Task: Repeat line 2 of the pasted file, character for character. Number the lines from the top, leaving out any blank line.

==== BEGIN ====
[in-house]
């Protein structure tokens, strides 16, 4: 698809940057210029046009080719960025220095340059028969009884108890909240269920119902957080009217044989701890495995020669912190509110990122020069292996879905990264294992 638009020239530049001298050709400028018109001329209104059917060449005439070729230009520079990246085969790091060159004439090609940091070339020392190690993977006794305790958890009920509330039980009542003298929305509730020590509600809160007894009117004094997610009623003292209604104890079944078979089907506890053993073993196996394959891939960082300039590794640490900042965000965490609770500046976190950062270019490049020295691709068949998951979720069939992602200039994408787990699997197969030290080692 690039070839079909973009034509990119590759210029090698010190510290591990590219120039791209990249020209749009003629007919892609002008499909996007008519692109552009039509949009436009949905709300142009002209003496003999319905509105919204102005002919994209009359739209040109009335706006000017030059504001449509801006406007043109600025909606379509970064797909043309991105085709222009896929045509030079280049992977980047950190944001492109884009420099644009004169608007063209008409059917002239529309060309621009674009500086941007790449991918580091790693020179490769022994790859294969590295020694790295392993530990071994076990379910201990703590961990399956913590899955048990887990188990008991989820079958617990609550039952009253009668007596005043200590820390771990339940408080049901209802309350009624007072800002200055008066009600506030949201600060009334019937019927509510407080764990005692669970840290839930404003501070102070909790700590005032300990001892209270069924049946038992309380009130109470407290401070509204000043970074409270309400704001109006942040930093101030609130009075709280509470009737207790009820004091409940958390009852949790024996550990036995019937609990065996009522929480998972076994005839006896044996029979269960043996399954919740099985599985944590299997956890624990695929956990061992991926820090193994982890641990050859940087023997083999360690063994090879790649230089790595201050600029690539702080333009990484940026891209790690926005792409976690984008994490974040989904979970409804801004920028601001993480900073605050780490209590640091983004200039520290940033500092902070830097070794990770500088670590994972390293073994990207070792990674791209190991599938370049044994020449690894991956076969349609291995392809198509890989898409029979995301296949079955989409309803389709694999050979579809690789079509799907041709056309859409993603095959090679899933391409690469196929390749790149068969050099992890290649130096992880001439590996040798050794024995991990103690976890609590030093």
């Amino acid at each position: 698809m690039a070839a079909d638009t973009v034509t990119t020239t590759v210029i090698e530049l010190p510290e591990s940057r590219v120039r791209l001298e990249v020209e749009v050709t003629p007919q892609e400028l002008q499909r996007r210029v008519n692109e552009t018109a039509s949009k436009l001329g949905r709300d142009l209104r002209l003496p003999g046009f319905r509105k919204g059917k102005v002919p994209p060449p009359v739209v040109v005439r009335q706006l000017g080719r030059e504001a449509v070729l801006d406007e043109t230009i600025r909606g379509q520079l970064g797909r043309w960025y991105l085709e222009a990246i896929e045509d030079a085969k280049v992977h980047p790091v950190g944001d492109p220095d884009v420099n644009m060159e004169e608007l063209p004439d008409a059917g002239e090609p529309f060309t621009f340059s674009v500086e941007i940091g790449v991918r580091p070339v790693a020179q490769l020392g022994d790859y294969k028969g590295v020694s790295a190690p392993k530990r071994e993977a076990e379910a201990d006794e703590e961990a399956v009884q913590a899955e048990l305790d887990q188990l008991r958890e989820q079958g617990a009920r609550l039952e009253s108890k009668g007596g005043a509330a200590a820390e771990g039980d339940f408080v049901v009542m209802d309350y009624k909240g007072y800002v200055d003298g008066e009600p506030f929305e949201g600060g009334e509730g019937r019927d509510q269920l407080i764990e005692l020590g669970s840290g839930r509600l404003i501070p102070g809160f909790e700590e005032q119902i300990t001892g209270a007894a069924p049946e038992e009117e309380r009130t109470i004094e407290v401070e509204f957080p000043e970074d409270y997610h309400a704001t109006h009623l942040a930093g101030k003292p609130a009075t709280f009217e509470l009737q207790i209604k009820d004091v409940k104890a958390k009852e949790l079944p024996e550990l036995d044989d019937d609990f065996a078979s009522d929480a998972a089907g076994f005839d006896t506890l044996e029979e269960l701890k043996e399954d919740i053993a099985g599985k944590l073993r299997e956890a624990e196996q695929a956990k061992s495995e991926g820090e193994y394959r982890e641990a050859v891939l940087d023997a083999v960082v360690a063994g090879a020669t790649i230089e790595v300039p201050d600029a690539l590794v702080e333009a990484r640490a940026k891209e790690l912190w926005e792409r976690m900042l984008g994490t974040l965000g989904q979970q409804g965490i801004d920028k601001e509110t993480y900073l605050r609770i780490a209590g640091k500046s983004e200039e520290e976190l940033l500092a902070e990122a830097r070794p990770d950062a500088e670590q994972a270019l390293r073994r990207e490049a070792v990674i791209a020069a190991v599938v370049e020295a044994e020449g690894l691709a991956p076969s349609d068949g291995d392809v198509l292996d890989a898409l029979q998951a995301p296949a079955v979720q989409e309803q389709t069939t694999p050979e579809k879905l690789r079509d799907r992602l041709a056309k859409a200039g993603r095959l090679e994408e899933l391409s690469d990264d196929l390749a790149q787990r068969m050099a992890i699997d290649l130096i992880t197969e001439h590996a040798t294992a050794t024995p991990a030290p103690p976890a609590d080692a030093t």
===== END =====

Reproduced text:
């Protein structure tokens, strides 16, 4: 698809940057210029046009080719960025220095340059028969009884108890909240269920119902957080009217044989701890495995020669912190509110990122020069292996879905990264294992 638009020239530049001298050709400028018109001329209104059917060449005439070729230009520079990246085969790091060159004439090609940091070339020392190690993977006794305790958890009920509330039980009542003298929305509730020590509600809160007894009117004094997610009623003292209604104890079944078979089907506890053993073993196996394959891939960082300039590794640490900042965000965490609770500046976190950062270019490049020295691709068949998951979720069939992602200039994408787990699997197969030290080692 690039070839079909973009034509990119590759210029090698010190510290591990590219120039791209990249020209749009003629007919892609002008499909996007008519692109552009039509949009436009949905709300142009002209003496003999319905509105919204102005002919994209009359739209040109009335706006000017030059504001449509801006406007043109600025909606379509970064797909043309991105085709222009896929045509030079280049992977980047950190944001492109884009420099644009004169608007063209008409059917002239529309060309621009674009500086941007790449991918580091790693020179490769022994790859294969590295020694790295392993530990071994076990379910201990703590961990399956913590899955048990887990188990008991989820079958617990609550039952009253009668007596005043200590820390771990339940408080049901209802309350009624007072800002200055008066009600506030949201600060009334019937019927509510407080764990005692669970840290839930404003501070102070909790700590005032300990001892209270069924049946038992309380009130109470407290401070509204000043970074409270309400704001109006942040930093101030609130009075709280509470009737207790009820004091409940958390009852949790024996550990036995019937609990065996009522929480998972076994005839006896044996029979269960043996399954919740099985599985944590299997956890624990695929956990061992991926820090193994982890641990050859940087023997083999360690063994090879790649230089790595201050600029690539702080333009990484940026891209790690926005792409976690984008994490974040989904979970409804801004920028601001993480900073605050780490209590640091983004200039520290940033500092902070830097070794990770500088670590994972390293073994990207070792990674791209190991599938370049044994020449690894991956076969349609291995392809198509890989898409029979995301296949079955989409309803389709694999050979579809690789079509799907041709056309859409993603095959090679899933391409690469196929390749790149068969050099992890290649130096992880001439590996040798050794024995991990103690976890609590030093």